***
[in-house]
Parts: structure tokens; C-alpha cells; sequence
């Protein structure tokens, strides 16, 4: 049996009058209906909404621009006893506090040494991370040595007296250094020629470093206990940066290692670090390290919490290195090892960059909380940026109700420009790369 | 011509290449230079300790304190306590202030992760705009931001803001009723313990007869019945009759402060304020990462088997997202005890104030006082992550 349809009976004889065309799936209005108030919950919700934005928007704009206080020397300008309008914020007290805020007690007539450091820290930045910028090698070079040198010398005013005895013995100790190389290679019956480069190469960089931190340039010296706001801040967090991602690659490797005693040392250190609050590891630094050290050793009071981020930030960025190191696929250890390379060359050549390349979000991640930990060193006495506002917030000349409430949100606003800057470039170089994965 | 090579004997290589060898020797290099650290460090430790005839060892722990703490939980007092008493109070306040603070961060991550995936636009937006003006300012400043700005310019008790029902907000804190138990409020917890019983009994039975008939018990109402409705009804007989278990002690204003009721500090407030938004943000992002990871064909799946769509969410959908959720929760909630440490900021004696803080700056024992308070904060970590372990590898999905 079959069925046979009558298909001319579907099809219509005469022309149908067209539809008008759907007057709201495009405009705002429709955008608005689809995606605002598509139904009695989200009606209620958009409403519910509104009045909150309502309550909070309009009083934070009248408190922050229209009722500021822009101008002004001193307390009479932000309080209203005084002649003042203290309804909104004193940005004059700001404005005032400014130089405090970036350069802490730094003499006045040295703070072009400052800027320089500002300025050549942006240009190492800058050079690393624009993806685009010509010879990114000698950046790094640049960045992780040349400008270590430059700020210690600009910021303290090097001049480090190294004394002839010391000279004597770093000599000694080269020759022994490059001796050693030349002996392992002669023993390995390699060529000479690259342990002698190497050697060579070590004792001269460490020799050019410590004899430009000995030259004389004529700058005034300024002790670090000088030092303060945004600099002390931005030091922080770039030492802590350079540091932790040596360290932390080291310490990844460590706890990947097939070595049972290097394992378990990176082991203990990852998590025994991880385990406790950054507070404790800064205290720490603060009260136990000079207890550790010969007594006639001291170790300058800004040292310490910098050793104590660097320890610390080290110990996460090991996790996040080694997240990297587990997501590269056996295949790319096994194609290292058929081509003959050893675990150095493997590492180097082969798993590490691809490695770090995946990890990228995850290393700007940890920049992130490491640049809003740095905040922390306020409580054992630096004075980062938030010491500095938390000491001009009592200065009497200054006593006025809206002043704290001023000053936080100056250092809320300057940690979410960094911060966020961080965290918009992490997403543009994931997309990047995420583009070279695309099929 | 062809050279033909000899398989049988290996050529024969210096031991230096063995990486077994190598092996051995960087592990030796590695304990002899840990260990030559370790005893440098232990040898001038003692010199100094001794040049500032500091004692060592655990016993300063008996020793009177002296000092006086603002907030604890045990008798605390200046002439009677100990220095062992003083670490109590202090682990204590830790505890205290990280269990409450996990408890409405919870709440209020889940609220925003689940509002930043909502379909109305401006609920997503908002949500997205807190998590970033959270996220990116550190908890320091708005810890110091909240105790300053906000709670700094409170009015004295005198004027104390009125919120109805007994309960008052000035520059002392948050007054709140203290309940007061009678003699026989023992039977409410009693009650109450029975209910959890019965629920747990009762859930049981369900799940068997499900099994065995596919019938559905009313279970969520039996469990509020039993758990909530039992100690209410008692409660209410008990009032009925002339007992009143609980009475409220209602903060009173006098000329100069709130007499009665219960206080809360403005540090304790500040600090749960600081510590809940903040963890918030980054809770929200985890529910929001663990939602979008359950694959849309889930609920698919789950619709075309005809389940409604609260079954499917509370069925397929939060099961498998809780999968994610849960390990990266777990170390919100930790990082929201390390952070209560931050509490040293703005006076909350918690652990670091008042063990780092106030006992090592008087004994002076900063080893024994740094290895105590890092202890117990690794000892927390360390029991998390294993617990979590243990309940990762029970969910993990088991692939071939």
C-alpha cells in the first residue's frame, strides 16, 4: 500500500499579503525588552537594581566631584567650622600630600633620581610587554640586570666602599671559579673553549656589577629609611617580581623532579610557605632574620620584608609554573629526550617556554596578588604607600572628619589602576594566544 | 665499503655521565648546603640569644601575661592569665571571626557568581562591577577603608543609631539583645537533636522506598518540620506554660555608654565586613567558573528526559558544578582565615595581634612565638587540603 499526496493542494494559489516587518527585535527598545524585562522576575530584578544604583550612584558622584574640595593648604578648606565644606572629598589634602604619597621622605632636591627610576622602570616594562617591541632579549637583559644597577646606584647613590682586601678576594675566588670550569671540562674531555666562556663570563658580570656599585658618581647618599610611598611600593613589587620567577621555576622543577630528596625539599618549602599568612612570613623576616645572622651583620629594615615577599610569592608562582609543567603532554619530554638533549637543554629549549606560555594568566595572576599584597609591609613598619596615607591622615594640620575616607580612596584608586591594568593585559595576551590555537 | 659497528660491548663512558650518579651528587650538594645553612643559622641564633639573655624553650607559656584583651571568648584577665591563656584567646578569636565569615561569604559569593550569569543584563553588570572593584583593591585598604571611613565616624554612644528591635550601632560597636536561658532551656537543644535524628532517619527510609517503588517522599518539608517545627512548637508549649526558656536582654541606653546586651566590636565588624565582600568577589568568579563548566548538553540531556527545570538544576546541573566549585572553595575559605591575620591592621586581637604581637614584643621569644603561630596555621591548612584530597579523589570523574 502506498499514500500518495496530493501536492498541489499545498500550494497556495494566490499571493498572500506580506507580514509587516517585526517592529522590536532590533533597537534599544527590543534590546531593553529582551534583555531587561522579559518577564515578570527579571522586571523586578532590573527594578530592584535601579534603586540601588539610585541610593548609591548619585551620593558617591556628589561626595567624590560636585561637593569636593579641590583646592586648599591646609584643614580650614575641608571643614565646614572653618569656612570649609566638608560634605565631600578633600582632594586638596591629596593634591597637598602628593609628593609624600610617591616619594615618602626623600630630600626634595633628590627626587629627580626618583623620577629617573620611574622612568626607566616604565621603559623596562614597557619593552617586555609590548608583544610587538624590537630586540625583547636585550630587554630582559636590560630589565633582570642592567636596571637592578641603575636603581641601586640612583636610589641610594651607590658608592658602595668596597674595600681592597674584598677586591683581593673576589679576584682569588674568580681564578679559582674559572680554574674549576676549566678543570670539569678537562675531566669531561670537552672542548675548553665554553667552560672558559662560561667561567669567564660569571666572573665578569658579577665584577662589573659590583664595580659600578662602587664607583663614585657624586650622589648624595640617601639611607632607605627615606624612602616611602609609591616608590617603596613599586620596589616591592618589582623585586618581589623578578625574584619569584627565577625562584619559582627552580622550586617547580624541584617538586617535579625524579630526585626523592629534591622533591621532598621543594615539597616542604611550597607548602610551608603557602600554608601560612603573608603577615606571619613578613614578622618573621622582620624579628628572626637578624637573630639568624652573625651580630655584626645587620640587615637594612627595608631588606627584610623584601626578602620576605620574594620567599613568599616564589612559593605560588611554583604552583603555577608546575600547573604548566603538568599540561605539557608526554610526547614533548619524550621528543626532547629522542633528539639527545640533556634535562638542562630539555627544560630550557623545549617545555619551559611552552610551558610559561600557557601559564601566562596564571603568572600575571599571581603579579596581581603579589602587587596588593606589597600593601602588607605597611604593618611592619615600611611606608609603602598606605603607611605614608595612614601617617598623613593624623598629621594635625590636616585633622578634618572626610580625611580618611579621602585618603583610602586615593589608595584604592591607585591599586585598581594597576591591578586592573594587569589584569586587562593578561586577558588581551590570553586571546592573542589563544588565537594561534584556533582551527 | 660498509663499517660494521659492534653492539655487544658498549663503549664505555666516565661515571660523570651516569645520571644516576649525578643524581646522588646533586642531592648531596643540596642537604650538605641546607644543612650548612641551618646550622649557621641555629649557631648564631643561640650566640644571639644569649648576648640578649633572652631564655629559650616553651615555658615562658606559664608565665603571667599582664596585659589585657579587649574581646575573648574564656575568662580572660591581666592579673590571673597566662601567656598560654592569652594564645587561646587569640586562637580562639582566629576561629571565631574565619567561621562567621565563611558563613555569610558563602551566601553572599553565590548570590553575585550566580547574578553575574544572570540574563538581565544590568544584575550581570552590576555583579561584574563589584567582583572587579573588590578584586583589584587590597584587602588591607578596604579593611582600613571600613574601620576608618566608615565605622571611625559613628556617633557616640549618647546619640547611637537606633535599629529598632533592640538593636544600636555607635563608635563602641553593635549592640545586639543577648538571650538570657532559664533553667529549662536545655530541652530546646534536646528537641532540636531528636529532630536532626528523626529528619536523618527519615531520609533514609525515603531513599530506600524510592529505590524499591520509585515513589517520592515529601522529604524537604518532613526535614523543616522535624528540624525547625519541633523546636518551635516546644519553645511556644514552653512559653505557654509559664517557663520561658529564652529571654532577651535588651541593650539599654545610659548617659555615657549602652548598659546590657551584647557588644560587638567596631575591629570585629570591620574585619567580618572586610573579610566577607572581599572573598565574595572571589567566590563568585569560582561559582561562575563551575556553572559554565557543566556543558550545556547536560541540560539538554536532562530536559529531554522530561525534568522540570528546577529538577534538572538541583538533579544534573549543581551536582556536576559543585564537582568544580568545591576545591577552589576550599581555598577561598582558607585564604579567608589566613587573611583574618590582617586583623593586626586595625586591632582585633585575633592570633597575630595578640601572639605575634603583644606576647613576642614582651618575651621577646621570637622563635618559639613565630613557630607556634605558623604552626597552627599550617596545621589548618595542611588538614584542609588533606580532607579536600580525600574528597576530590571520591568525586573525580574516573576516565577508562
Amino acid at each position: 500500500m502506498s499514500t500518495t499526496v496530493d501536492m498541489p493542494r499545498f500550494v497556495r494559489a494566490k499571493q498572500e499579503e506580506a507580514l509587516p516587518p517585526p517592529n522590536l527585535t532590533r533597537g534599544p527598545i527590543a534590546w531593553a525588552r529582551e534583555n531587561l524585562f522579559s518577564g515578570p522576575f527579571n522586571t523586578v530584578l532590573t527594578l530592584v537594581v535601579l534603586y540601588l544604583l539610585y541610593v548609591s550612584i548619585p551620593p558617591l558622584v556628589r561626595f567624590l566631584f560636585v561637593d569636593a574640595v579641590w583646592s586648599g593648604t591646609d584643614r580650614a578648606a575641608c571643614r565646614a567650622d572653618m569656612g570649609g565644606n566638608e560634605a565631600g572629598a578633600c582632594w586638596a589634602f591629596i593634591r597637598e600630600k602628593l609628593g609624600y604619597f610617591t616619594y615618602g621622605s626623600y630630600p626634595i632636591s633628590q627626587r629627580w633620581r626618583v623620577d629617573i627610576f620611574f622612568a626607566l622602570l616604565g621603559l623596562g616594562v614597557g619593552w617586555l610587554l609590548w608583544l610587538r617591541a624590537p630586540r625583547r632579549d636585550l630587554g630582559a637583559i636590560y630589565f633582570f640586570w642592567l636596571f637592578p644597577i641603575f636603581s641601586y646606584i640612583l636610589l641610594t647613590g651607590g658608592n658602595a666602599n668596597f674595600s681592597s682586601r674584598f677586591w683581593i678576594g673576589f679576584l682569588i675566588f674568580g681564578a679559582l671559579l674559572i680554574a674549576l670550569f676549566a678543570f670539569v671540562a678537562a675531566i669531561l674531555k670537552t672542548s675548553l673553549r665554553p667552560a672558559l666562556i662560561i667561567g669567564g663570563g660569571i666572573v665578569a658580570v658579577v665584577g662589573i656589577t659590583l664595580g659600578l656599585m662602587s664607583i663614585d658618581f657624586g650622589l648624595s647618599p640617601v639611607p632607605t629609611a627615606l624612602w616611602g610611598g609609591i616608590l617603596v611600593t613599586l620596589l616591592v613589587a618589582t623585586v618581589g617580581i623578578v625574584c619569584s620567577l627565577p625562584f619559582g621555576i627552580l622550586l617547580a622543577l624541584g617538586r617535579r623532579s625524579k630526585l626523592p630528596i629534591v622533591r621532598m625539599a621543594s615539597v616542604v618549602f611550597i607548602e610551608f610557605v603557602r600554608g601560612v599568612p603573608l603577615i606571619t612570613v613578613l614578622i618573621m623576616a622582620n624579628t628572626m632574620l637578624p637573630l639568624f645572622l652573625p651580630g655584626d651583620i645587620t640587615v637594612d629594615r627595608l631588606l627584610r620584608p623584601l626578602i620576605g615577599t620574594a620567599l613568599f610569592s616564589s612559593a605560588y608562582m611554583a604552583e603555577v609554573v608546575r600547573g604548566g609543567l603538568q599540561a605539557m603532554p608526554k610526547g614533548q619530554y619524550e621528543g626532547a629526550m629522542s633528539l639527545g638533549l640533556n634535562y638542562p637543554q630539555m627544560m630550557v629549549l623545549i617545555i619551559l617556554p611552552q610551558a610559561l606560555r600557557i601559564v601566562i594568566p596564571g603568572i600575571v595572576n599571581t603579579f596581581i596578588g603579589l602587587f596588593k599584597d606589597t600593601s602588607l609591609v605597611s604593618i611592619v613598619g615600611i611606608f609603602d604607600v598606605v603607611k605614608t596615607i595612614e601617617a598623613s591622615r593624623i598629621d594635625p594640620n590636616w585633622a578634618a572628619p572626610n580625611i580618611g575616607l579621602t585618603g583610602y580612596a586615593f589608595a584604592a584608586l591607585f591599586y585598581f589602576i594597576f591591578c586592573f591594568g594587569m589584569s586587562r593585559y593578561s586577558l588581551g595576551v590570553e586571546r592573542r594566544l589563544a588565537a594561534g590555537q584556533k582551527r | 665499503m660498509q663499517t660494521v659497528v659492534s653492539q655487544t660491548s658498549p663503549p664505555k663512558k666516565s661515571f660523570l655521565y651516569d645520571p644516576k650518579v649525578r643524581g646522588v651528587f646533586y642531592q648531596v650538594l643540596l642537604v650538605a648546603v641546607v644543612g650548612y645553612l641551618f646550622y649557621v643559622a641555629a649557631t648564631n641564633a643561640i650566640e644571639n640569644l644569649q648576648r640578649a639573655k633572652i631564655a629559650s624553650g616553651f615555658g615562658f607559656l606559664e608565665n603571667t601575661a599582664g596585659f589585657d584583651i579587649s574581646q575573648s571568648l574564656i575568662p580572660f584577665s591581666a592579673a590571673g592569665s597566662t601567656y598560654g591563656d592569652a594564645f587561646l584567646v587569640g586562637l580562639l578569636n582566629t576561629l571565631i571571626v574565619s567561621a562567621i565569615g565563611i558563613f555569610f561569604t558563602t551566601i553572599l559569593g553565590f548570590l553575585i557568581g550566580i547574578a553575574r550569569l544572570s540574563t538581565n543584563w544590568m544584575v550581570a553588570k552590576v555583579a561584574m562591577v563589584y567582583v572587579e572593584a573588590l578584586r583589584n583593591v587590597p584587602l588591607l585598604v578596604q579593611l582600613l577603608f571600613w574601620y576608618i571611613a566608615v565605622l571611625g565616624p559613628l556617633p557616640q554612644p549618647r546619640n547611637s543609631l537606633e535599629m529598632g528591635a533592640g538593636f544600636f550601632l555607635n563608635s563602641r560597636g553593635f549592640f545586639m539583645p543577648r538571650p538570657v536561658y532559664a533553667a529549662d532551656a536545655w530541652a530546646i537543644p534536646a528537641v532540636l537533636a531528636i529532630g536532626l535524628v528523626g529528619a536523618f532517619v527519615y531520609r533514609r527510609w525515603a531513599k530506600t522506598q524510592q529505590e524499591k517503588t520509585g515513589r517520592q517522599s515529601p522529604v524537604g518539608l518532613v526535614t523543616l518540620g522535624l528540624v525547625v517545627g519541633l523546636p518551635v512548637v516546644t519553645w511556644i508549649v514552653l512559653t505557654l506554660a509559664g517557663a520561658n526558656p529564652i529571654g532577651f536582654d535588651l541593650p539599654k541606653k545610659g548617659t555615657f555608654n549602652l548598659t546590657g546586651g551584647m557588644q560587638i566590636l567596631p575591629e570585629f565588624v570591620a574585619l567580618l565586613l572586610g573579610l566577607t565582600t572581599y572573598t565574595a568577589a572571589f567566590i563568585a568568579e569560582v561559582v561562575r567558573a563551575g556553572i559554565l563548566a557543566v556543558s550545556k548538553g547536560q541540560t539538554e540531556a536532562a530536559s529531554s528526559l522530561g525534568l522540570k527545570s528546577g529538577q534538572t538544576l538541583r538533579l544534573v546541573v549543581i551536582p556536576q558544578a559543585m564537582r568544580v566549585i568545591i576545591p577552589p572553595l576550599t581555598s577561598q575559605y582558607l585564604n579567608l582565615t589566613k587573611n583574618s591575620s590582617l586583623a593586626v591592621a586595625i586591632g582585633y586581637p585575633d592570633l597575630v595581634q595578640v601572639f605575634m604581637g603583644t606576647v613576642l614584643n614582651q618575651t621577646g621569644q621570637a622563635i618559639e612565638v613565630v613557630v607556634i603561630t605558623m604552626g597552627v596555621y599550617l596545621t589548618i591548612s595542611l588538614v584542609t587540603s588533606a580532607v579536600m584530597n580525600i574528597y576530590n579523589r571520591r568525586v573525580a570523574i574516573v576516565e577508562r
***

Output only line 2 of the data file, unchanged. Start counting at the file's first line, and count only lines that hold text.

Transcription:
Parts: structure tokens; C-alpha cells; sequence